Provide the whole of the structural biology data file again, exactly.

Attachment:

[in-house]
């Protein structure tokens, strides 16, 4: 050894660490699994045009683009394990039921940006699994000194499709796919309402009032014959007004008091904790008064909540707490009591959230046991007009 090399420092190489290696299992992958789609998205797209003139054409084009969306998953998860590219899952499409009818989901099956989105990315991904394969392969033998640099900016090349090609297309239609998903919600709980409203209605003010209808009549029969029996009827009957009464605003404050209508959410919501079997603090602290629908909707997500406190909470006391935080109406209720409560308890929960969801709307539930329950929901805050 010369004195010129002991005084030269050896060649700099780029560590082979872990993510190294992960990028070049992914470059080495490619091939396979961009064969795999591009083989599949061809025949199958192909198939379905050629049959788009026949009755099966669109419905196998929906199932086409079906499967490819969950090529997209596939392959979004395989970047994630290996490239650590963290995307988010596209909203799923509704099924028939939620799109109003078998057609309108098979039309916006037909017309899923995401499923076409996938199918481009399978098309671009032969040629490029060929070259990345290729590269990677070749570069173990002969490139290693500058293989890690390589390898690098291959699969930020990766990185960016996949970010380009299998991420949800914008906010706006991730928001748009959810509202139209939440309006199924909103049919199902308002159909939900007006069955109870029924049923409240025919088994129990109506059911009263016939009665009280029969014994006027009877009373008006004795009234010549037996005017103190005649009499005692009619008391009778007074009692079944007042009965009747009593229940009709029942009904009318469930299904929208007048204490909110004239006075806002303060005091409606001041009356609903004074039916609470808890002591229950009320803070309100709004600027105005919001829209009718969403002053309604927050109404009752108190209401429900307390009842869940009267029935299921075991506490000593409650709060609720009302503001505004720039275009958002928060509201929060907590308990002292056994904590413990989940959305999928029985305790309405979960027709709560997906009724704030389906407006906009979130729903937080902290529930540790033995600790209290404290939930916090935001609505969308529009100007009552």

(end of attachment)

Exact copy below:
[in-house]
């Protein structure tokens, strides 16, 4: 050894660490699994045009683009394990039921940006699994000194499709796919309402009032014959007004008091904790008064909540707490009591959230046991007009 090399420092190489290696299992992958789609998205797209003139054409084009969306998953998860590219899952499409009818989901099956989105990315991904394969392969033998640099900016090349090609297309239609998903919600709980409203209605003010209808009549029969029996009827009957009464605003404050209508959410919501079997603090602290629908909707997500406190909470006391935080109406209720409560308890929960969801709307539930329950929901805050 010369004195010129002991005084030269050896060649700099780029560590082979872990993510190294992960990028070049992914470059080495490619091939396979961009064969795999591009083989599949061809025949199958192909198939379905050629049959788009026949009755099966669109419905196998929906199932086409079906499967490819969950090529997209596939392959979004395989970047994630290996490239650590963290995307988010596209909203799923509704099924028939939620799109109003078998057609309108098979039309916006037909017309899923995401499923076409996938199918481009399978098309671009032969040629490029060929070259990345290729590269990677070749570069173990002969490139290693500058293989890690390589390898690098291959699969930020990766990185960016996949970010380009299998991420949800914008906010706006991730928001748009959810509202139209939440309006199924909103049919199902308002159909939900007006069955109870029924049923409240025919088994129990109506059911009263016939009665009280029969014994006027009877009373008006004795009234010549037996005017103190005649009499005692009619008391009778007074009692079944007042009965009747009593229940009709029942009904009318469930299904929208007048204490909110004239006075806002303060005091409606001041009356609903004074039916609470808890002591229950009320803070309100709004600027105005919001829209009718969403002053309604927050109404009752108190209401429900307390009842869940009267029935299921075991506490000593409650709060609720009302503001505004720039275009958002928060509201929060907590308990002292056994904590413990989940959305999928029985305790309405979960027709709560997906009724704030389906407006906009979130729903937080902290529930540790033995600790209290404290939930916090935001609505969308529009100007009552």